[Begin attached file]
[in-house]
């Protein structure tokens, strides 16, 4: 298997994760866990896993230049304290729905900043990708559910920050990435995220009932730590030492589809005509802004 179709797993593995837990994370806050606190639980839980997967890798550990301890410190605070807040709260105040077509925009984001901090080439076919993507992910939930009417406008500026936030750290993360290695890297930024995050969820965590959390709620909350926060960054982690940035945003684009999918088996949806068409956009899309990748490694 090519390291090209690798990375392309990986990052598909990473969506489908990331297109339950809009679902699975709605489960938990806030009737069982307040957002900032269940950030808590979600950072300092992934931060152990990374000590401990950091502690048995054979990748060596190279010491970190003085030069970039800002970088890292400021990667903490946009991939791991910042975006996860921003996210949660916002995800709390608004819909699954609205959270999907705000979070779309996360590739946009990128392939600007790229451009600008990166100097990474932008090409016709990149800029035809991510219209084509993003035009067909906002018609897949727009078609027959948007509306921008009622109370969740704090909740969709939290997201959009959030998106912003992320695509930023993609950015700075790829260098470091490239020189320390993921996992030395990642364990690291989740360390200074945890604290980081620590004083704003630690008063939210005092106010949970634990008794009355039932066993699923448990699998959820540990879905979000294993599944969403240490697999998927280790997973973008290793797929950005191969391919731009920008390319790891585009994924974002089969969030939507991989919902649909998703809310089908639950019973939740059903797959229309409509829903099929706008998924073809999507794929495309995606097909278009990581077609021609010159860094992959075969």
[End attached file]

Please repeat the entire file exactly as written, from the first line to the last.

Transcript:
[in-house]
């Protein structure tokens, strides 16, 4: 298997994760866990896993230049304290729905900043990708559910920050990435995220009932730590030492589809005509802004 179709797993593995837990994370806050606190639980839980997967890798550990301890410190605070807040709260105040077509925009984001901090080439076919993507992910939930009417406008500026936030750290993360290695890297930024995050969820965590959390709620909350926060960054982690940035945003684009999918088996949806068409956009899309990748490694 090519390291090209690798990375392309990986990052598909990473969506489908990331297109339950809009679902699975709605489960938990806030009737069982307040957002900032269940950030808590979600950072300092992934931060152990990374000590401990950091502690048995054979990748060596190279010491970190003085030069970039800002970088890292400021990667903490946009991939791991910042975006996860921003996210949660916002995800709390608004819909699954609205959270999907705000979070779309996360590739946009990128392939600007790229451009600008990166100097990474932008090409016709990149800029035809991510219209084509993003035009067909906002018609897949727009078609027959948007509306921008009622109370969740704090909740969709939290997201959009959030998106912003992320695509930023993609950015700075790829260098470091490239020189320390993921996992030395990642364990690291989740360390200074945890604290980081620590004083704003630690008063939210005092106010949970634990008794009355039932066993699923448990699998959820540990879905979000294993599944969403240490697999998927280790997973973008290793797929950005191969391919731009920008390319790891585009994924974002089969969030939507991989919902649909998703809310089908639950019973939740059903797959229309409509829903099929706008998924073809999507794929495309995606097909278009990581077609021609010159860094992959075969």